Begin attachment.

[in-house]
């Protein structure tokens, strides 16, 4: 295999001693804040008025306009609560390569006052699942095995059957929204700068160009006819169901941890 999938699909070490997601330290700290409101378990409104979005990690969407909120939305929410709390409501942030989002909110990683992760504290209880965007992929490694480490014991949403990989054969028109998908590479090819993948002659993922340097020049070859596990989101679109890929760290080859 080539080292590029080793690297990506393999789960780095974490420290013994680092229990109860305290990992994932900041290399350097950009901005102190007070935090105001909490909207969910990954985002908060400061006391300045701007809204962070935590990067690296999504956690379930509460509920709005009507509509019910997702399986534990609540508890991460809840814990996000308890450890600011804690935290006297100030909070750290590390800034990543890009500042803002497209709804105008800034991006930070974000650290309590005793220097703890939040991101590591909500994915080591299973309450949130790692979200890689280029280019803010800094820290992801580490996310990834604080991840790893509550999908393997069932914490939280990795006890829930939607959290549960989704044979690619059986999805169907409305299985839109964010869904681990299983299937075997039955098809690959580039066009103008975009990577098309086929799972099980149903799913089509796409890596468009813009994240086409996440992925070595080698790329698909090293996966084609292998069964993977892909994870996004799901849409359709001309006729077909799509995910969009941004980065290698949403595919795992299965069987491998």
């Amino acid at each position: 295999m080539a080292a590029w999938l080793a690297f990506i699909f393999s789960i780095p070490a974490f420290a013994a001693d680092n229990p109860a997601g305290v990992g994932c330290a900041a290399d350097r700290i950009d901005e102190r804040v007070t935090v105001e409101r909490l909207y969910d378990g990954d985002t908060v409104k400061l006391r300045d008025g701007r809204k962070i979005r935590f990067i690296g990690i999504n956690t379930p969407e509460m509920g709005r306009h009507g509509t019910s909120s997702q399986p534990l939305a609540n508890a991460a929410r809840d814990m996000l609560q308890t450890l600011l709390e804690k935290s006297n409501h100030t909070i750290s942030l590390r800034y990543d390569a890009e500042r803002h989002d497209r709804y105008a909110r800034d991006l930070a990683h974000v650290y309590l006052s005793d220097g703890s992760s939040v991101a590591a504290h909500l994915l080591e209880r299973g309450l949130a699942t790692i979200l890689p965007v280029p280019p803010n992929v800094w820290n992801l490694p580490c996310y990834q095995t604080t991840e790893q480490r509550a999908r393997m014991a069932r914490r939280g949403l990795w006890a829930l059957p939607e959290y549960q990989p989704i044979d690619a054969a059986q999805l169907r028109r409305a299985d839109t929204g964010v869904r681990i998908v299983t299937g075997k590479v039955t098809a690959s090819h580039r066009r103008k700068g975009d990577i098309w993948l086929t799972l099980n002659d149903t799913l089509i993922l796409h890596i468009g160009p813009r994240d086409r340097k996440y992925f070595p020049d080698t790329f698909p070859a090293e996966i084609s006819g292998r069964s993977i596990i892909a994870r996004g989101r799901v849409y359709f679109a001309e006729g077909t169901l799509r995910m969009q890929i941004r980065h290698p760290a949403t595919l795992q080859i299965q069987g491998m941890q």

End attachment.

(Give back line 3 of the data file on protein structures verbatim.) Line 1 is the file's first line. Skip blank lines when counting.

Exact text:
């Amino acid at each position: 295999m080539a080292a590029w999938l080793a690297f990506i699909f393999s789960i780095p070490a974490f420290a013994a001693d680092n229990p109860a997601g305290v990992g994932c330290a900041a290399d350097r700290i950009d901005e102190r804040v007070t935090v105001e409101r909490l909207y969910d378990g990954d985002t908060v409104k400061l006391r300045d008025g701007r809204k962070i979005r935590f990067i690296g990690i999504n956690t379930p969407e509460m509920g709005r306009h009507g509509t019910s909120s997702q399986p534990l939305a609540n508890a991460a929410r809840d814990m996000l609560q308890t450890l600011l709390e804690k935290s006297n409501h100030t909070i750290s942030l590390r800034y990543d390569a890009e500042r803002h989002d497209r709804y105008a909110r800034d991006l930070a990683h974000v650290y309590l006052s005793d220097g703890s992760s939040v991101a590591a504290h909500l994915l080591e209880r299973g309450l949130a699942t790692i979200l890689p965007v280029p280019p803010n992929v800094w820290n992801l490694p580490c996310y990834q095995t604080t991840e790893q480490r509550a999908r393997m014991a069932r914490r939280g949403l990795w006890a829930l059957p939607e959290y549960q990989p989704i044979d690619a054969a059986q999805l169907r028109r409305a299985d839109t929204g964010v869904r681990i998908v299983t299937g075997k590479v039955t098809a690959s090819h580039r066009r103008k700068g975009d990577i098309w993948l086929t799972l099980n002659d149903t799913l089509i993922l796409h890596i468009g160009p813009r994240d086409r340097k996440y992925f070595p020049d080698t790329f698909p070859a090293e996966i084609s006819g292998r069964s993977i596990i892909a994870r996004g989101r799901v849409y359709f679109a001309e006729g077909t169901l799509r995910m969009q890929i941004r980065h290698p760290a949403t595919l795992q080859i299965q069987g491998m941890q």